Monday, January 30, 2012
Already Gone by Ken Ham & Britt Beemer
Already Gone by Ken Ham and Britt Beemer examines a current problem in the Western Christian church that too many Christians would rather not think about: Christianity has been losing its young people. According to Ham, most churches in Europe have been abandoned, and in some cases turned into other businesses, as a number of photos in the book demonstrate. Ham has sat in the great cathedrals of Europe, where only small gatherings of senior citizens regularly attend. What's worse, Ham and Britt Beemer believe that what has occurred across Europe and Britain is now happening right now in the United States.
What is it?
According to initial surveys, young people in their teens and twenties gave a variety of responses, ranging from their beleif that a loving God would not send anyone to hell, to the conservative position on gay rights, to percieved hypocirsy in the church. There seemed to be no root cause, like, say, the theory of evolution, which Ham and his researchers could pin the blame on. Indeed, these responses tend to reflect changes in the overall social climate of the West, and not to any single factor. However, unsatisfied with this, surveyers turned the matter over to Beemer, who, according to Ham "probed and probed and probed."
What her extensive research uncovered surprised the researchers. Young Christians were not, by and large, deserting the faith after they left home for college; they had actually left long before then--hence the title of the book.
That's right. Most of these kids, although they may have still attended church along with their parents, quit beleiving in high school, middle school, and even elementary. While a single, specific cause remains elusive, the authors, in general, blame the secular worldview taught as fact in the public schools and the media. According to the perceptions of most kids, public school is where you go to learn facts; Sunday school and church and all about spirituality. In fact, kids who attend Sunday school proved MORE likely to doubt the Bible than those who didn't. It may well be, although Ham would hesitate to frame it quite this way, that in comparison with the facts learned in science and history class, the Bible's tales simply appeared to be myths.
It is hardly surprising what Ham, an outspoken creationist, and driving force behind Kentucky's Creation Museum, proposes to remedy the situation: a greater insistance on the literal truth of all scripture in all areas.
Now as an unorthodaox Christian myself, I hardly endorse this position. There are indeed problems here, not only contradictions between science and literal Genesis, but moral problems as well. As our understanding of morality, indeed, appears to be advancing, literal interpretaions of Old Testament atrocities (and there defense by consevatives as inexpicably "right" because God supposedly ordered them)are increasingly apt to lead young people to doubt. And it is doubtful indeed, short of raising one's children in a bubble, that the secular world can forever kept at bay. In fact, I would suspect an even greater desertation of young folks from conservative churches if more emphatic insistence in Biblical literalism continues.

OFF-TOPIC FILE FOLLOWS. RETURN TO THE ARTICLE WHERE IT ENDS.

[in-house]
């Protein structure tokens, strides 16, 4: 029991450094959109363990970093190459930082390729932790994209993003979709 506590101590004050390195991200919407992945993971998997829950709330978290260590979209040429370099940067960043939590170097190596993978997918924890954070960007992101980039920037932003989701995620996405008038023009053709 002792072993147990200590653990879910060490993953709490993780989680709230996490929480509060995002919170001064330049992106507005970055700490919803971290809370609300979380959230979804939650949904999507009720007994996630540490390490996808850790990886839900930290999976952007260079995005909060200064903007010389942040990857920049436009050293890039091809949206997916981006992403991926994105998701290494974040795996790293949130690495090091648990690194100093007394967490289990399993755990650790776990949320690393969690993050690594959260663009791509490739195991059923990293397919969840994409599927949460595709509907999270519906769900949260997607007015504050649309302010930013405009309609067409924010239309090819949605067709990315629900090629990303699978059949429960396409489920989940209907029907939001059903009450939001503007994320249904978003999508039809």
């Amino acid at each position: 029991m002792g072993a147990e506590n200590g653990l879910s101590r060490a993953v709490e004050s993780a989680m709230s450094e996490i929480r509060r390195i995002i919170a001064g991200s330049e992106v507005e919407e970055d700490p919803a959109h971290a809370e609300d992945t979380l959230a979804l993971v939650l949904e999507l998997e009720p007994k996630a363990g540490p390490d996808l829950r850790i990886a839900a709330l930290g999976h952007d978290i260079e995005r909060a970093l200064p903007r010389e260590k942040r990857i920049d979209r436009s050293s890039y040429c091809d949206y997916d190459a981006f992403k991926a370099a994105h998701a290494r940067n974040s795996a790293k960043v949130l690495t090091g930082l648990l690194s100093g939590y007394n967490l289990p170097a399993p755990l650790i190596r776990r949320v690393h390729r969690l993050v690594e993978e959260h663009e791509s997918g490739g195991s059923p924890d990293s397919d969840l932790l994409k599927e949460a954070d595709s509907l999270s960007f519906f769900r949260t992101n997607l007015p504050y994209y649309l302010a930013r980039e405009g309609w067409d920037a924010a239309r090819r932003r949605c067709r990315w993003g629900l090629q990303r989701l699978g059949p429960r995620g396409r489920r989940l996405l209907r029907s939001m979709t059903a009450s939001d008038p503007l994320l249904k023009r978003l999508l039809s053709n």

However, the observations of Ham and Beemer are indeed case for alarm. As much as I would hate to admit this, science does tend to erode religious faith in many cases. Science deals with observable physical realities of the universe while religion is concerned with the spiritual and the moral. Yet the vast majority of practicing scientists, I have read, are athiest or agnositic, with religious beleivers like Franicis Collins belonging to a minority. Darwin himself lost his own religious faith as a result of what he discovered during the voyage of the Beagle. These may easily be blamed on the attitudes of humans and how they percieve both science and faith as antithetical. However, the fact remains that knowledge of the natural world inevitably tends to raise doubts concerning the supernatural world, and therefore spirituality and faith in more than a few human minds. Attempting to "secularize" the faith does not seem to be the way to go, either.
And the vast, empty cathedrals of Europe are indeed mute testimony that something is wrong.
So what are Christians to do? Are we caught in a "lose-lose" situation?
I do not really know enough at this point to answer this question definitively. However, I do believe that if Christianity is indeed evolving into something other than the tradtional church, as some contend, that may not be necessarily a bad thing. Ham himself admits that some chruch tradition are not Biblically based. In fact, the church, as an intitution did not exist in the earliest days of Christianity.
This raises questions about the church as an institution as a whole, and what is it that conservatives are most eager to conserve, as I'll explore in my next post.